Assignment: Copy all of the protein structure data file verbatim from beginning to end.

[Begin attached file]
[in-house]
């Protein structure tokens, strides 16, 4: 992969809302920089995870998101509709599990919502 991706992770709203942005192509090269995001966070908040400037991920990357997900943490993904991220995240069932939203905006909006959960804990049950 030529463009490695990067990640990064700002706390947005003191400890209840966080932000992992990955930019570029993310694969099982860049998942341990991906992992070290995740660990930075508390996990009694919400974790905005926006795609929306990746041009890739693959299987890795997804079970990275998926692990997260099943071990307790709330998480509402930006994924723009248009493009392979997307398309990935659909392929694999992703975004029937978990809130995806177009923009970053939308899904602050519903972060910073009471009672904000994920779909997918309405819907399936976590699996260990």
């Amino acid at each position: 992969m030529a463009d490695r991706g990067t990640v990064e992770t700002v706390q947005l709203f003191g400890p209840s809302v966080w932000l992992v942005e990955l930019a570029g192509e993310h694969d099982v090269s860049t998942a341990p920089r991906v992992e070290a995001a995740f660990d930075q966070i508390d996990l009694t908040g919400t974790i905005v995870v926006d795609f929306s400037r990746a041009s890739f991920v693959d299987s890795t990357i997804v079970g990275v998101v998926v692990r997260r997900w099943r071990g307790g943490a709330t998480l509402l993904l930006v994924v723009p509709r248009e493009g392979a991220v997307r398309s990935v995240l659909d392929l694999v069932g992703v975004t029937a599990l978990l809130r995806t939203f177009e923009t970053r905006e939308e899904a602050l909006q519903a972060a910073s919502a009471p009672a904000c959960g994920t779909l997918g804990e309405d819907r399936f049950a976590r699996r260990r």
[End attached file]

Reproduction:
[in-house]
């Protein structure tokens, strides 16, 4: 992969809302920089995870998101509709599990919502 991706992770709203942005192509090269995001966070908040400037991920990357997900943490993904991220995240069932939203905006909006959960804990049950 030529463009490695990067990640990064700002706390947005003191400890209840966080932000992992990955930019570029993310694969099982860049998942341990991906992992070290995740660990930075508390996990009694919400974790905005926006795609929306990746041009890739693959299987890795997804079970990275998926692990997260099943071990307790709330998480509402930006994924723009248009493009392979997307398309990935659909392929694999992703975004029937978990809130995806177009923009970053939308899904602050519903972060910073009471009672904000994920779909997918309405819907399936976590699996260990």
């Amino acid at each position: 992969m030529a463009d490695r991706g990067t990640v990064e992770t700002v706390q947005l709203f003191g400890p209840s809302v966080w932000l992992v942005e990955l930019a570029g192509e993310h694969d099982v090269s860049t998942a341990p920089r991906v992992e070290a995001a995740f660990d930075q966070i508390d996990l009694t908040g919400t974790i905005v995870v926006d795609f929306s400037r990746a041009s890739f991920v693959d299987s890795t990357i997804v079970g990275v998101v998926v692990r997260r997900w099943r071990g307790g943490a709330t998480l509402l993904l930006v994924v723009p509709r248009e493009g392979a991220v997307r398309s990935v995240l659909d392929l694999v069932g992703v975004t029937a599990l978990l809130r995806t939203f177009e923009t970053r905006e939308e899904a602050l909006q519903a972060a910073s919502a009471p009672a904000c959960g994920t779909l997918g804990e309405d819907r399936f049950a976590r699996r260990r």